Most databases today aren’t adaptable; it’s hard and the benefits aren’t significant enough to make the effort worthwhile. Most companies with products of various sizes have relatively few variations (think S, M, L, XL); and in this case, adaptability is superfluous.
Aging has important implications on design, the most significant of which puts emphasis on graphic and product user interfaces.
Various forms of nature—from worms to geckos—have provided us with clues on how to create effective adhesives that can bind anatomical structures together long enough to allow natural healing to occur.
Branding professionals and consumer product designers have known about the importance of psychology and self-expression for a long time; these aspects should be as important when designing medical devices.
Medical device companies that understand and embrace the entire user experience will become market leaders as they connect with users in powerful ways. This is where the real opportunity lies.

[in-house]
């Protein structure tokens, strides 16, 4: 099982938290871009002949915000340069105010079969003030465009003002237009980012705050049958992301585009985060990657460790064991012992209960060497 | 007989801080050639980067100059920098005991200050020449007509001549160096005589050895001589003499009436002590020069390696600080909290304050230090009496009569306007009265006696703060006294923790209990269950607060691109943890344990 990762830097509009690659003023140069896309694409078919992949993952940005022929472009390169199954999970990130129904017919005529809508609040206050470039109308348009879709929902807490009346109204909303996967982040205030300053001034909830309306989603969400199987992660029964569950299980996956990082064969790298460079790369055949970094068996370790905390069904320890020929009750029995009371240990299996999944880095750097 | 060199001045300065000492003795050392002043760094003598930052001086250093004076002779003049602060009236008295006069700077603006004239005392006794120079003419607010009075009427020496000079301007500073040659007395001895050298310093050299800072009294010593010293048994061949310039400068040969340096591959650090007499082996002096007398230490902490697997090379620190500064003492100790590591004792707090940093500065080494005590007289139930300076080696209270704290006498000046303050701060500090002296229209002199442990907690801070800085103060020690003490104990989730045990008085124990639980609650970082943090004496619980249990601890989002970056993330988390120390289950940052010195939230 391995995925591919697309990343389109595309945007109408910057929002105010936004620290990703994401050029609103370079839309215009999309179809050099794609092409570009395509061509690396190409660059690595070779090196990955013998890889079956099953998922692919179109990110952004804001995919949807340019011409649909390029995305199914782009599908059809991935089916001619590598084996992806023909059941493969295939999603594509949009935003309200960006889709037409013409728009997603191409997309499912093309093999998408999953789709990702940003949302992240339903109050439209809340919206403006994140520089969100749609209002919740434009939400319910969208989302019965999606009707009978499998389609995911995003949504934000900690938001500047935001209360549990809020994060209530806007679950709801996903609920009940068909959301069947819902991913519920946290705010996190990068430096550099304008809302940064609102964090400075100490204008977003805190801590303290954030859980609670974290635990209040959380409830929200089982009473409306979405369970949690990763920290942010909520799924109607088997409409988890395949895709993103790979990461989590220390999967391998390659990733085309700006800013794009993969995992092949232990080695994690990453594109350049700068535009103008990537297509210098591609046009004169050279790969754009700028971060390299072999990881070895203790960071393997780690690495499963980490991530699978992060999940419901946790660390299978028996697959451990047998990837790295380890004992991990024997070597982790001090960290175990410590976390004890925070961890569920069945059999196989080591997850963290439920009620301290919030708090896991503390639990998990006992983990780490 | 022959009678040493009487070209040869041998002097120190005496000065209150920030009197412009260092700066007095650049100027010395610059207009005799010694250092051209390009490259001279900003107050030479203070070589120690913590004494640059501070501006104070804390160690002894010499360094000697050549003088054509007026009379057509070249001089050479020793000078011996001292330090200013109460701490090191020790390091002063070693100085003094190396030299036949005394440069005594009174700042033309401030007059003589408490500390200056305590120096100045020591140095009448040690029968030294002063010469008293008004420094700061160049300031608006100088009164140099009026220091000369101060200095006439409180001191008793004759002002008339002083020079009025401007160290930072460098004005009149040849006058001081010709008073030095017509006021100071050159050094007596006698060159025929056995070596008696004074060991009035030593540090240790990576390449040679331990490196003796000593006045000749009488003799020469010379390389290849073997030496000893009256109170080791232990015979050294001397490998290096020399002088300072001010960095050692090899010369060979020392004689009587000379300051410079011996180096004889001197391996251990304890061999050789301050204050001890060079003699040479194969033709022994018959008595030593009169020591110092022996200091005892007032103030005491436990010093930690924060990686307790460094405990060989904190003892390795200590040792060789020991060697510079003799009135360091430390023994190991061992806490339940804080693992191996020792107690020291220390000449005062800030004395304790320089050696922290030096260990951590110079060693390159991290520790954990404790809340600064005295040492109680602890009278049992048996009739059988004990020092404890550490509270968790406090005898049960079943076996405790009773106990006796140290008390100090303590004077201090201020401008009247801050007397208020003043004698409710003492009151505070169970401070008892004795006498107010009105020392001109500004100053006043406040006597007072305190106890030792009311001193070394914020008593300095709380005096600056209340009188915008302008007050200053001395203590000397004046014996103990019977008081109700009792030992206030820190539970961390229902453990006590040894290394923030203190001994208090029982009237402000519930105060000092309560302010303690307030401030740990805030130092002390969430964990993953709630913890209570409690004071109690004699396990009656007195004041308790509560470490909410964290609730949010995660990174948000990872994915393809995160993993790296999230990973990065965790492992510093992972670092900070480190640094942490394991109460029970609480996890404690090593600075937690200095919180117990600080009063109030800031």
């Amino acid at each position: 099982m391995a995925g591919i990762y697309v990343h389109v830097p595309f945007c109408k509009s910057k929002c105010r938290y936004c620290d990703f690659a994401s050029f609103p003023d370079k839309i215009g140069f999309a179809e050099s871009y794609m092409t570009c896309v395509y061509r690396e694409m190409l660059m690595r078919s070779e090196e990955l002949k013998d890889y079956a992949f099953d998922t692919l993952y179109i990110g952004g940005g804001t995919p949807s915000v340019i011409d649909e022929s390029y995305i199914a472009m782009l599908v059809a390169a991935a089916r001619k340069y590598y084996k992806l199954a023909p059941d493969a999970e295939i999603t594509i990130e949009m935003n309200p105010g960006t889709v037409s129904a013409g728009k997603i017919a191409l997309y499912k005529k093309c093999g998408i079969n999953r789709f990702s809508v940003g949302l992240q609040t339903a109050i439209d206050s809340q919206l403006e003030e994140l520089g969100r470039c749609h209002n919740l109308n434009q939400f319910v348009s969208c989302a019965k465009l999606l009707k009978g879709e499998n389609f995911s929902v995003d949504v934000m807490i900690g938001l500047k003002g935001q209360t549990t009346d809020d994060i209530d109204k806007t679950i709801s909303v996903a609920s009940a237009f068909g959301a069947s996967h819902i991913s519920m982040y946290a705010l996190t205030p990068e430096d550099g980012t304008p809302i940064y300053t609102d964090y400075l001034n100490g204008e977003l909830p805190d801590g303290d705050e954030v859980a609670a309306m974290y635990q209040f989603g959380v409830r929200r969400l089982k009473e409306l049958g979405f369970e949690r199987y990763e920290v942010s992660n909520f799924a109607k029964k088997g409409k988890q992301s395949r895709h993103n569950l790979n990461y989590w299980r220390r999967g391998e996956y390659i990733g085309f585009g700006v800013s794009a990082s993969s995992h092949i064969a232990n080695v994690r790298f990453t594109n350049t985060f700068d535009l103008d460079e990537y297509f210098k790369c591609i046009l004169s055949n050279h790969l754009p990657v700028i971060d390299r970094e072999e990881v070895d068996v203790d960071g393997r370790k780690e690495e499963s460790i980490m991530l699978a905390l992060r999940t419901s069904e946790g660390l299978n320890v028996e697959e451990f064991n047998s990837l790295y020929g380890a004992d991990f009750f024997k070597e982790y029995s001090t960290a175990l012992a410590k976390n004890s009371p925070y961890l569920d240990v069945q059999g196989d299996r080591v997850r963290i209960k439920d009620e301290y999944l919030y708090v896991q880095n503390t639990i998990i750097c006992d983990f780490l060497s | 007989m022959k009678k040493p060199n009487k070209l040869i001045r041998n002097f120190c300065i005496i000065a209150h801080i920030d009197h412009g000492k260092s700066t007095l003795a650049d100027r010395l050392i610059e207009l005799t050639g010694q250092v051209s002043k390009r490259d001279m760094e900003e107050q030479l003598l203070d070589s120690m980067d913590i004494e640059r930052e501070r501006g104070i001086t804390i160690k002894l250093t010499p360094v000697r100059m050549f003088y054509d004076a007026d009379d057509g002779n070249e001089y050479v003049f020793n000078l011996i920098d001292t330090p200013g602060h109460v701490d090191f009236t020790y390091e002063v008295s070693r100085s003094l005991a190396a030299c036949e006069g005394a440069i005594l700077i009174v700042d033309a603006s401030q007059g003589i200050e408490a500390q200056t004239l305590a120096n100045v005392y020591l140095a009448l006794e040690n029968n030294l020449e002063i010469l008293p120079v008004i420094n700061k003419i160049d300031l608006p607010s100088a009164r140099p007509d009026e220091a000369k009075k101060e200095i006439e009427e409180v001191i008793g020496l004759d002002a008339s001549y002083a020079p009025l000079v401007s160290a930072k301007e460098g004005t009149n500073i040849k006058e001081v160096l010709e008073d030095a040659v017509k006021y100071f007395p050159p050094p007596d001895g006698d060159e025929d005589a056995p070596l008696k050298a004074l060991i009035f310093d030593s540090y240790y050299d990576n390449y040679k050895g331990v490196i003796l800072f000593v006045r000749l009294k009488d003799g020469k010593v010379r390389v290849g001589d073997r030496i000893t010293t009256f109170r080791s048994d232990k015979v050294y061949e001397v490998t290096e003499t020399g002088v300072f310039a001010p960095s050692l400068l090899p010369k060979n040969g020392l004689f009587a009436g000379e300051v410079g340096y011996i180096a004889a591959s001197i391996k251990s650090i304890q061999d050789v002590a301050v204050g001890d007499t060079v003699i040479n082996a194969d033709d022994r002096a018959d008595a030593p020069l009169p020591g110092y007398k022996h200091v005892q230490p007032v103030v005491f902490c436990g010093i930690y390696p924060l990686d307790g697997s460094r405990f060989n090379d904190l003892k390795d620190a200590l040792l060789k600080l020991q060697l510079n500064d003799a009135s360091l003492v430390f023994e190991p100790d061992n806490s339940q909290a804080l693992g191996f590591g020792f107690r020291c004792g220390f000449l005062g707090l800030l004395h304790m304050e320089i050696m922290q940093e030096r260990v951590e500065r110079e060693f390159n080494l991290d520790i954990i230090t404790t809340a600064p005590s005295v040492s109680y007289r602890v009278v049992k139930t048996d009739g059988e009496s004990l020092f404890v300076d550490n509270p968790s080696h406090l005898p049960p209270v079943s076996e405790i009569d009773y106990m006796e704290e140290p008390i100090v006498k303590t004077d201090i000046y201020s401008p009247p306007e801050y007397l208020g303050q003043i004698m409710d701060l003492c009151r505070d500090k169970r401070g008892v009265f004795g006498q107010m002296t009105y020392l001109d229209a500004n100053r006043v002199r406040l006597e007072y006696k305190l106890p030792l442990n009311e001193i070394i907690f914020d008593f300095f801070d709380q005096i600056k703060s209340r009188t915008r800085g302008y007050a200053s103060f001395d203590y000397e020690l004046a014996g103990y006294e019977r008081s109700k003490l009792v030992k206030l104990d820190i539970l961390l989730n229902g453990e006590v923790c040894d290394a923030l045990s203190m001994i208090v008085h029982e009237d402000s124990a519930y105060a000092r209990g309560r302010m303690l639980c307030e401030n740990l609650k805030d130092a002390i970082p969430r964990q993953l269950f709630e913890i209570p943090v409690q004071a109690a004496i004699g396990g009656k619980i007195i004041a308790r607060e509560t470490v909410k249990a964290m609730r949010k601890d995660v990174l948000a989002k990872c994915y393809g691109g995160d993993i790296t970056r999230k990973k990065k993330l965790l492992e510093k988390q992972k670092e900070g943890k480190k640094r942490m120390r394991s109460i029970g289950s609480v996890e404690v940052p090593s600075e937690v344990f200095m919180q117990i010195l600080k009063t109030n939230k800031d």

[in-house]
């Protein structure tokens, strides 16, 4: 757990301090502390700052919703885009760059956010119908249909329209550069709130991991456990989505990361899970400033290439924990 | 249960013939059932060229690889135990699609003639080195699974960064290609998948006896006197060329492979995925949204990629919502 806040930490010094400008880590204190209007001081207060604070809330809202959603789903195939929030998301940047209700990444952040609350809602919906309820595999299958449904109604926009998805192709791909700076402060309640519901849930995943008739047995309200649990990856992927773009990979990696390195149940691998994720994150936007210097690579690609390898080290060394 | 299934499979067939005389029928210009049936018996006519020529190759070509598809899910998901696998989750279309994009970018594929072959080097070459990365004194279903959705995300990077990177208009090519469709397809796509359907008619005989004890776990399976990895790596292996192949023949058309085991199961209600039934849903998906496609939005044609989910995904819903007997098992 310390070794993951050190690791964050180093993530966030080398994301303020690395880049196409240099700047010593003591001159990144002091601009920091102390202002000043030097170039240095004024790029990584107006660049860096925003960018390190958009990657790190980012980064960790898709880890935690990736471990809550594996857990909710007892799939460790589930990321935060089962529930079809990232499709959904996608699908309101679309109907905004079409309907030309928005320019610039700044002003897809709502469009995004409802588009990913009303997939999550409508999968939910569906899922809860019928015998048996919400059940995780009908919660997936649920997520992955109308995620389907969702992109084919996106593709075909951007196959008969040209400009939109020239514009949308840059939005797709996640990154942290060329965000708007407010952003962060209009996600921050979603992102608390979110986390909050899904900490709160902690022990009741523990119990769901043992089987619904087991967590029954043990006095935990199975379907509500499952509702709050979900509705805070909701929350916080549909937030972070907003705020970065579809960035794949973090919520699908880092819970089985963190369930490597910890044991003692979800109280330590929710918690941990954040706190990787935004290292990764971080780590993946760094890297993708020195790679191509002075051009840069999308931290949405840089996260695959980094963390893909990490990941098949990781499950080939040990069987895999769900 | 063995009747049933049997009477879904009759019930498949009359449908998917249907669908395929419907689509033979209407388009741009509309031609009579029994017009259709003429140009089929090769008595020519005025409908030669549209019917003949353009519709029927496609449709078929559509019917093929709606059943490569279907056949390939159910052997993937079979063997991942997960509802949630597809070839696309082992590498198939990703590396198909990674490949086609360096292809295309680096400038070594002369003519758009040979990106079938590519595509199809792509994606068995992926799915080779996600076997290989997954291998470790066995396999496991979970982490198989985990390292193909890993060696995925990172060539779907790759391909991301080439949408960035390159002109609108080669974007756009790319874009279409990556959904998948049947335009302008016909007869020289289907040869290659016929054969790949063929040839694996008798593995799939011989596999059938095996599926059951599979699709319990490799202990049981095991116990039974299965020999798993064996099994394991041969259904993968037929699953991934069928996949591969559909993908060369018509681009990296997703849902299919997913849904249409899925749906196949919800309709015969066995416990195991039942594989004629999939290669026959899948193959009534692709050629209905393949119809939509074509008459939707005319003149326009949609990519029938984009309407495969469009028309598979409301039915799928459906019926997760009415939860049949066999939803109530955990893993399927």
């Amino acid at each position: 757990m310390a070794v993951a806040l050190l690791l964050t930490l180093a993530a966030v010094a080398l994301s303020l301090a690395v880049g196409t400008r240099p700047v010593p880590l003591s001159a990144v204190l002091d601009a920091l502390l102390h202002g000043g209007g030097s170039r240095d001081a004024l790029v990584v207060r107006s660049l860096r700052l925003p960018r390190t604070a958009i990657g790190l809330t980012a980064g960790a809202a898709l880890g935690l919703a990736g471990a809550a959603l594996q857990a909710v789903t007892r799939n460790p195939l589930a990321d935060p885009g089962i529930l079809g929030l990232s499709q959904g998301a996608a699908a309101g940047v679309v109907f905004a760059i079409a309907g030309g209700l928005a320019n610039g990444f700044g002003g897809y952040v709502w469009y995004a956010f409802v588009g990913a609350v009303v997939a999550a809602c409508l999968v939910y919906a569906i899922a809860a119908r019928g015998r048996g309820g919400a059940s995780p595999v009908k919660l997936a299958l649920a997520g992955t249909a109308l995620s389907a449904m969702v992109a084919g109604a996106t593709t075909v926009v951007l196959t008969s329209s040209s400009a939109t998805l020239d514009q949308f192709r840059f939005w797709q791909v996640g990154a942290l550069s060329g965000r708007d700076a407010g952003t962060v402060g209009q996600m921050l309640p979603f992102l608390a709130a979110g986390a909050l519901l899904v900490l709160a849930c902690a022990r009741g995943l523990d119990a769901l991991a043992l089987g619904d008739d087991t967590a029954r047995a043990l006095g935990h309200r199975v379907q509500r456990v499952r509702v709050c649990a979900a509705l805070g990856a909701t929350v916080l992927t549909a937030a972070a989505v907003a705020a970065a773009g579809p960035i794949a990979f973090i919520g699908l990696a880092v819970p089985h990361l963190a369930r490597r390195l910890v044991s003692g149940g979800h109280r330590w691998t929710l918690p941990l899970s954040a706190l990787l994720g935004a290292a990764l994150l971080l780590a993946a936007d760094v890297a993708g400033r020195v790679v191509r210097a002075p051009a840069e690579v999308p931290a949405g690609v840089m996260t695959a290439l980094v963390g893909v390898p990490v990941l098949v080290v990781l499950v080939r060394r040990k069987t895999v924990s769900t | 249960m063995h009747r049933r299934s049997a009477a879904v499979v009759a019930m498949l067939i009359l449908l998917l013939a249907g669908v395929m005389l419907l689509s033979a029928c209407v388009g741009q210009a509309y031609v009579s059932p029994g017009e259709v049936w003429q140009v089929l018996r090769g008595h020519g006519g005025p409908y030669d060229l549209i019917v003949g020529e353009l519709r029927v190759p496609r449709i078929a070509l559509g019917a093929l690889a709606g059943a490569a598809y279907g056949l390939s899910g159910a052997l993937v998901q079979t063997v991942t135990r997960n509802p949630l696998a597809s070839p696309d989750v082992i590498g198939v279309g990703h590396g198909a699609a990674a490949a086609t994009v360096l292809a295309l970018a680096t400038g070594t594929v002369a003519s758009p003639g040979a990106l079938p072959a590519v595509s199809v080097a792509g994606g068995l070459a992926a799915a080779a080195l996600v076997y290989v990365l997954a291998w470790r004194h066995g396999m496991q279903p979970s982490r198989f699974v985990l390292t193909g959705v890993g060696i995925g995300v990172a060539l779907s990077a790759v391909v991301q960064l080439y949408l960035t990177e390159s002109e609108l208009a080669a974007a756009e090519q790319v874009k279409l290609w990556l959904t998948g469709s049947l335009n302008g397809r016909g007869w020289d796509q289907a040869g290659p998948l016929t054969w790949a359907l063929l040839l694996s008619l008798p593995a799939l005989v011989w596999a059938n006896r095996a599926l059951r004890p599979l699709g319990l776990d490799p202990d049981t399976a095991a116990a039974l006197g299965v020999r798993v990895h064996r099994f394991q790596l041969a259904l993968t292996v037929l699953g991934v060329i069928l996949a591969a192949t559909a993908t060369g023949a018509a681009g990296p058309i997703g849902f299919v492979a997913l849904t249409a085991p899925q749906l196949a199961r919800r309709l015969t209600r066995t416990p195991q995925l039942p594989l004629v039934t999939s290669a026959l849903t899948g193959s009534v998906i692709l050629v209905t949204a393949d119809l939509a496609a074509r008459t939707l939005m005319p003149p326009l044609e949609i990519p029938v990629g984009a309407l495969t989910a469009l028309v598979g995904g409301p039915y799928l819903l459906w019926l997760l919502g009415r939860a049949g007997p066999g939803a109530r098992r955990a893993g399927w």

Ideation sessions can provide an effective platform for creating novel and innovative ideas. With so much material and so many ideation methods available, however, one of the biggest challenges is selecting the most appropriate ideation method. How do you go about selecting a method to ensure you are addressing a problem in the most effective way?
Viewing product development from purely a calendar perspective will limit the real view of success.
While an apple a day may not always keep the doctor away, a wireless patient monitor just might.
Apart from Speedo swimsuits, what other biomimicry learnings from Shark skin can we use for medical devices?
Involving all aspects of ergonomics—physical, cognitive and emotional—is the only way to create tomorrow’s engaging, enjoyable and appropriate device experiences, while fulfilling functional requirements as well as intangible needs.